This is largely due to time management struggles and time myopia, or “time blindness”. For example, once we’re in hyperfocus mode, what feels like 20 minutes to us is 6 hours in reality. We’ll approach a task thinking it’ll “just take a minute”, only to spend the entire afternoon on it.
The same principle applies to deadlines.
🔑 Key takeaway: ADHDers aren’t the best at estimating how long tasks will take, or how much time they’ve spent on one.
We’ve all been there: with time to spare before the midnight deadline, you quickly proofread one more time before submitting… and before you know it, it’s 1:30 am and you failed your midterm.
While this example is coupled with #4 (time blindness), perfectionism can negatively affect our ability to meet deadlines all on its own. This typically comes from sensitivity to rejection.
ADHDers are prone to rejection sensitivity from a young age2, which conditions us to fear failure and embarrassment as adults. To (over)compensate, we try to predict our shortcomings, and attempt to fix our mistakes before anyone even sees them as “mistakes”.
🔑 Key takeaway: Rejection sensitivity can cause hypervigilance to failure and humiliation. Over time, we become perfectionists, making it harder to meet deadlines.
How to meet deadlines when you have ADHD
Now that you know 5 big reasons for struggling with deadlines, you’re ready for these 5 relevant tips to help you overcome each of those challenges.
1. Chunking > procrastination
“Chunking” is just a way to say “breaking down large tasks into smaller, more manageable ones.”
Instead of viewing the deadline as one big project, view it as a bunch of smaller projects.
💡 Pro tip! Pretend you’re delegating tasks to others. If you had six people to help you, how would you divide the work amongst them? Now, use that delegation as your chunking guide.
2. Treat yo’self to get motivated
With motivation, it’s important to include rewards whenever possible—especially if you have ADHD. Rewards don’t need to be extravagant, nor do they have to be tangible or immediate. They just need to be something that makes you feel good.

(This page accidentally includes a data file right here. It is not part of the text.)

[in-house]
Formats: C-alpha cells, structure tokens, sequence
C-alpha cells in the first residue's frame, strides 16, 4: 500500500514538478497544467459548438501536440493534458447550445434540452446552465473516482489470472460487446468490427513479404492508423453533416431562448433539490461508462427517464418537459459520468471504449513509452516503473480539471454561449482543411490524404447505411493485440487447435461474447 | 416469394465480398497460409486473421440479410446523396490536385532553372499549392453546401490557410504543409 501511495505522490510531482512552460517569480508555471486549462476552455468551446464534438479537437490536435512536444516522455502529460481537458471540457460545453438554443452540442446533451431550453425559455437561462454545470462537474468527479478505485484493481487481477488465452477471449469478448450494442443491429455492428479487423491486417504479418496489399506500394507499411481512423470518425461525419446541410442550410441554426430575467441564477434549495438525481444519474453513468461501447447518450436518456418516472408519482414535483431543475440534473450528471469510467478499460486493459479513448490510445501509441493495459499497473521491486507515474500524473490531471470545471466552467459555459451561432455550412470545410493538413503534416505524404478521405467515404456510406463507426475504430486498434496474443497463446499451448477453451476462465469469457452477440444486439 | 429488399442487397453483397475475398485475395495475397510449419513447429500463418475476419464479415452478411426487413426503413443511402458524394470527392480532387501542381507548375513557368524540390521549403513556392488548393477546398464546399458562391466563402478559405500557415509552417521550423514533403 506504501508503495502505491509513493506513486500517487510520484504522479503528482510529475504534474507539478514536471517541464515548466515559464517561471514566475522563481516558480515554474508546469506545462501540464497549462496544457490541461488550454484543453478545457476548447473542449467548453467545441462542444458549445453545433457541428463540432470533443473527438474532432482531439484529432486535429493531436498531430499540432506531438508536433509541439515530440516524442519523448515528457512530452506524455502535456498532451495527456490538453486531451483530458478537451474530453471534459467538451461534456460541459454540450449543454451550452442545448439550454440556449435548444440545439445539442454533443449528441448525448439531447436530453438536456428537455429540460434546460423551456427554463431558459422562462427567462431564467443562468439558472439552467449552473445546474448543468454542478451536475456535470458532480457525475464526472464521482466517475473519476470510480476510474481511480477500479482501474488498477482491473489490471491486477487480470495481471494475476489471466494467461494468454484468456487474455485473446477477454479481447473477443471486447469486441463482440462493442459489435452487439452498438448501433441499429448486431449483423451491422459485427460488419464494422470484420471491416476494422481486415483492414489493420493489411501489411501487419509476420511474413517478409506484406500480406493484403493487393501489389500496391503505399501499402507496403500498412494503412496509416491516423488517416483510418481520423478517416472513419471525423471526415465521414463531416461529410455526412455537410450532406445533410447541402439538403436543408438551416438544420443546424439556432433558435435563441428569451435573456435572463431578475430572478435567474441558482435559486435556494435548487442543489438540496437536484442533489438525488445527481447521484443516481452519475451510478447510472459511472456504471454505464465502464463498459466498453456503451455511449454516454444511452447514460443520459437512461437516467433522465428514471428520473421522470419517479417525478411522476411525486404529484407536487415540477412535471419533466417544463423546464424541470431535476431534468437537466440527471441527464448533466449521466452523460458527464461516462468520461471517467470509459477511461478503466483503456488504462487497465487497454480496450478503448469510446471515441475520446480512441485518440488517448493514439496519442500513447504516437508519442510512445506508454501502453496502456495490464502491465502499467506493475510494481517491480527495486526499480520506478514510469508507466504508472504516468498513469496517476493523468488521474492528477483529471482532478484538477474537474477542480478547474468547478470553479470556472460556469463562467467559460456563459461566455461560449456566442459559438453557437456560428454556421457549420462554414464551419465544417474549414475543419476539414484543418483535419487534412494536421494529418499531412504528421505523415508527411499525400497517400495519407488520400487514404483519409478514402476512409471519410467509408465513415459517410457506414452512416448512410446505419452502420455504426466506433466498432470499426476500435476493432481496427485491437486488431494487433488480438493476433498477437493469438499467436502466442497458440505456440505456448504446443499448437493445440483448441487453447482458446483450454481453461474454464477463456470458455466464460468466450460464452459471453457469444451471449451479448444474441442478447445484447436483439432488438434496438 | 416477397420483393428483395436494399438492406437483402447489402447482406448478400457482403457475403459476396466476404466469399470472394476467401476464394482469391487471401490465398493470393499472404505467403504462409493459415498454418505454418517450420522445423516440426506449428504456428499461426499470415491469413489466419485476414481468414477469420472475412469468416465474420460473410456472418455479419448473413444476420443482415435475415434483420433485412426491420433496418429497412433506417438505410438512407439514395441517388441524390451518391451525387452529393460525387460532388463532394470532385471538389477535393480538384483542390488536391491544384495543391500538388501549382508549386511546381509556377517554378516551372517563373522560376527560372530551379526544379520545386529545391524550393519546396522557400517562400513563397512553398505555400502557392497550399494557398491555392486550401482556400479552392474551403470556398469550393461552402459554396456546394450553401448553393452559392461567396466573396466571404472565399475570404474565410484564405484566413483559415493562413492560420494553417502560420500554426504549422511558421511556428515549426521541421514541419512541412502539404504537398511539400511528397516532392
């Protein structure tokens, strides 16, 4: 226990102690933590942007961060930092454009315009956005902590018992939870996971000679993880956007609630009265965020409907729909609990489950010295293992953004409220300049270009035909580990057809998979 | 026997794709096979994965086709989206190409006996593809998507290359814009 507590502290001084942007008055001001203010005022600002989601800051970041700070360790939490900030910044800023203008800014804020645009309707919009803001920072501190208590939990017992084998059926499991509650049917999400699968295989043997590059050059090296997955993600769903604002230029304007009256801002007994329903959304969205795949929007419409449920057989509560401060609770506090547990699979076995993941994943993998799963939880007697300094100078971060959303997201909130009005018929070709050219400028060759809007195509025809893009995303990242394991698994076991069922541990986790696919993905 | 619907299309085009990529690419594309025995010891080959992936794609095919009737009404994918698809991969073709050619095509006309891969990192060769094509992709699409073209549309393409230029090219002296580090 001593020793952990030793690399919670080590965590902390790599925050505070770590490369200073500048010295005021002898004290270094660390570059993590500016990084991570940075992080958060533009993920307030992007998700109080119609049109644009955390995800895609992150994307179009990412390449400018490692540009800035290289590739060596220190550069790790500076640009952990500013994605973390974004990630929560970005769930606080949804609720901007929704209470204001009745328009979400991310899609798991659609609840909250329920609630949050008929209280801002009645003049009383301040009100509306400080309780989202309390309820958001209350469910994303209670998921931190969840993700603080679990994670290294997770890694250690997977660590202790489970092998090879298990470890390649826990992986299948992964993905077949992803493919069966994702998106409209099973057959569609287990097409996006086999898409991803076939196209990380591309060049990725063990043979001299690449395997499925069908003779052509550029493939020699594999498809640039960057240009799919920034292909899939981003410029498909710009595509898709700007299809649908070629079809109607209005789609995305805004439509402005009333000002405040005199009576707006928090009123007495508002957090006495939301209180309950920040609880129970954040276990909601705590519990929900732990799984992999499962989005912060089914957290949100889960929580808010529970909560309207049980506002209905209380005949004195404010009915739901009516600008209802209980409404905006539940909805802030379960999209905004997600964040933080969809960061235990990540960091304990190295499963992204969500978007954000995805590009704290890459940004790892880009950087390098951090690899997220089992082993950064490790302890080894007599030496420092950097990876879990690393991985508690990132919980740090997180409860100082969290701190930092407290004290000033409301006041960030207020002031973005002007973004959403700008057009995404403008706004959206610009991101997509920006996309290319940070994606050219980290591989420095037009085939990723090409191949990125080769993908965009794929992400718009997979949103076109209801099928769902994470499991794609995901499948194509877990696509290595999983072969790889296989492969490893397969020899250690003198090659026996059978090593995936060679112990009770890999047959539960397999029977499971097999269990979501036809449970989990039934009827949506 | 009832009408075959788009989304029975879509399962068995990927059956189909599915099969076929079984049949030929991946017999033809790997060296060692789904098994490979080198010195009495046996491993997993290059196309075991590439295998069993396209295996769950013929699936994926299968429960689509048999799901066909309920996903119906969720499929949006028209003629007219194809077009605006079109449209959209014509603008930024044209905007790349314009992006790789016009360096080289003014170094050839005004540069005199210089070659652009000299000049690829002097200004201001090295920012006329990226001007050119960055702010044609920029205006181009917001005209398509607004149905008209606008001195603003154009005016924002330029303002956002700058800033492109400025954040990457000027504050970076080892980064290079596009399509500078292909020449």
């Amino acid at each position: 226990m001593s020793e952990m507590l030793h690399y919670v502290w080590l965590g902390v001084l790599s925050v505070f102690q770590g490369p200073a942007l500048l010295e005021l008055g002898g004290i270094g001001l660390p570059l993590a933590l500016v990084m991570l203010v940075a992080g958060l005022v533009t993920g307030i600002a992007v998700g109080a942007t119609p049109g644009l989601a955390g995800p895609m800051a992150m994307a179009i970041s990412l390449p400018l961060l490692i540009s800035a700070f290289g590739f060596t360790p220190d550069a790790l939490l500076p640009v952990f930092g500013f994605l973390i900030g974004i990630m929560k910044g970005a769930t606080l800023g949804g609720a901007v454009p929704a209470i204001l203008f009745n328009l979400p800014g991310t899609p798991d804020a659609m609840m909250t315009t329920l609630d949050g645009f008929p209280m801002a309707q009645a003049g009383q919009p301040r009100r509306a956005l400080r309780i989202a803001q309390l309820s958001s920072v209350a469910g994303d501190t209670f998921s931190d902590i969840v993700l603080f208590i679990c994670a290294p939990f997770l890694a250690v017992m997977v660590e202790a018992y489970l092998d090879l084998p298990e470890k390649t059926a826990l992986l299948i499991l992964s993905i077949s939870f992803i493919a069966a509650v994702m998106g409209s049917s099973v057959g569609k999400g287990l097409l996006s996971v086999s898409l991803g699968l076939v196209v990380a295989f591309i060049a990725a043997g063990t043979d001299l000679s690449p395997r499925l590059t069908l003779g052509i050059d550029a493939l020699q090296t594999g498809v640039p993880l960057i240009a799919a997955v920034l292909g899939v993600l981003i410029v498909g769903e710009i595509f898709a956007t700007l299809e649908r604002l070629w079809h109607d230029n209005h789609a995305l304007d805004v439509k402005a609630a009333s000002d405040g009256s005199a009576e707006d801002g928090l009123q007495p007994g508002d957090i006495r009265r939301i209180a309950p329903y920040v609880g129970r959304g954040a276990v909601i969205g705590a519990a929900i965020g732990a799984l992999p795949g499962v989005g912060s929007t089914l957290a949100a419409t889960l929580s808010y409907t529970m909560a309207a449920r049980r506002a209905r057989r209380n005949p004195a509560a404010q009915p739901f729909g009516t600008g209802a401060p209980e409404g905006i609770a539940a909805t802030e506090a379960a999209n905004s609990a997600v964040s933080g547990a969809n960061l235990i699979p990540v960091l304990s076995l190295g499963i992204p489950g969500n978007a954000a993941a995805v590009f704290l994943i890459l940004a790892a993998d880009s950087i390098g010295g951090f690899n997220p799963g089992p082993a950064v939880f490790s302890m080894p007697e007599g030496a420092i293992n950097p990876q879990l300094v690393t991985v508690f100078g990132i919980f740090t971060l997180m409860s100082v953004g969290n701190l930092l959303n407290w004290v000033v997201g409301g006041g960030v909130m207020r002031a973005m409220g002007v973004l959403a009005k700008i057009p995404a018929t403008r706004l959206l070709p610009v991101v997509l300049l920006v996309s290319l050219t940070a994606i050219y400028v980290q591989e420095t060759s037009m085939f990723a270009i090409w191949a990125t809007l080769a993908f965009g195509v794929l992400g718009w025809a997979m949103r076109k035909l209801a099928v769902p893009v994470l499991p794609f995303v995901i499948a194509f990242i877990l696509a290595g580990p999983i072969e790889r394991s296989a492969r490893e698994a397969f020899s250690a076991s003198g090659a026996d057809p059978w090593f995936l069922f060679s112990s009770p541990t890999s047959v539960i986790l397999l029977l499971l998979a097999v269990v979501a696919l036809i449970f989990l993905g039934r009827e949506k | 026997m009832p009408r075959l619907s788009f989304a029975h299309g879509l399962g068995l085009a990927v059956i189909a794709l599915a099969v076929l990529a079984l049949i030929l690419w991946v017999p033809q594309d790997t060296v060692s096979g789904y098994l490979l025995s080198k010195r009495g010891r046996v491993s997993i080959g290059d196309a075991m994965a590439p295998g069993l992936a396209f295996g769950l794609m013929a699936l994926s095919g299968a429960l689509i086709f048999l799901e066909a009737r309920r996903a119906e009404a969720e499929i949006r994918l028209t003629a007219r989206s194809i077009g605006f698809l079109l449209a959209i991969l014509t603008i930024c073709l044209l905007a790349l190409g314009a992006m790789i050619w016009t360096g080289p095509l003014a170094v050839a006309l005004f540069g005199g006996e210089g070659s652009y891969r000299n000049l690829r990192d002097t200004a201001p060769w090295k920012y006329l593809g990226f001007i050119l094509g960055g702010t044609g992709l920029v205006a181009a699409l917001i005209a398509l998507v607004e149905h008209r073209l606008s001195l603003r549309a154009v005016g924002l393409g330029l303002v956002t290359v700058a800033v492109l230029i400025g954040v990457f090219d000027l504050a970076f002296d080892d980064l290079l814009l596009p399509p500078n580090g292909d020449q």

💡 Pro tip! Spread out your rewards so that the next reward is always right around the corner (i.e. 15 minutes of TikTok scroll-time when you finish one more paragraph)
3. Set boundaries to avoid overwhelm
Avoid an overwhelm-shutdown by setting boundaries in different areas of your life. Communicate these boundaries to friends by simply saying “no” when they ask a favor of you around the time you need to meet a deadline.
💡 Pro tip! Being more open about your workload and ADHD challenges can open up an opportunity for others to empathize, or even offer to help.
4. Use visual timers to stay aware of time passing
This one’s self-explanatory—visual timers help you become more aware of the amount of time that passes while working on tasks. Awareness is key for anyone struggling with time blindness. (e.g. everyone with ADHD, probably)
💡 Pro tip! Set the timer for short intervals—10, 15 minutes—and try to get small tasks done in that time. This adds a bit of gamification to your day!
5. Apply the 70% rule to your perfectionist mindset
Give 70% effort, until you absolutely have to give more.
This time management principle came from the idea that people—students, athletes, employees—shouldn’t be expected to put forth their full capacity 100% of the time. Having a perfectionist mindset in a high stress environment, e.g. trying to meet a deadline, will only cause burnout.
💡 Pro tip! (I don’t actually have a pro tip for this one, but the perfectionist in me couldn’t not add one, so this is my 70% effort at a pro tip.)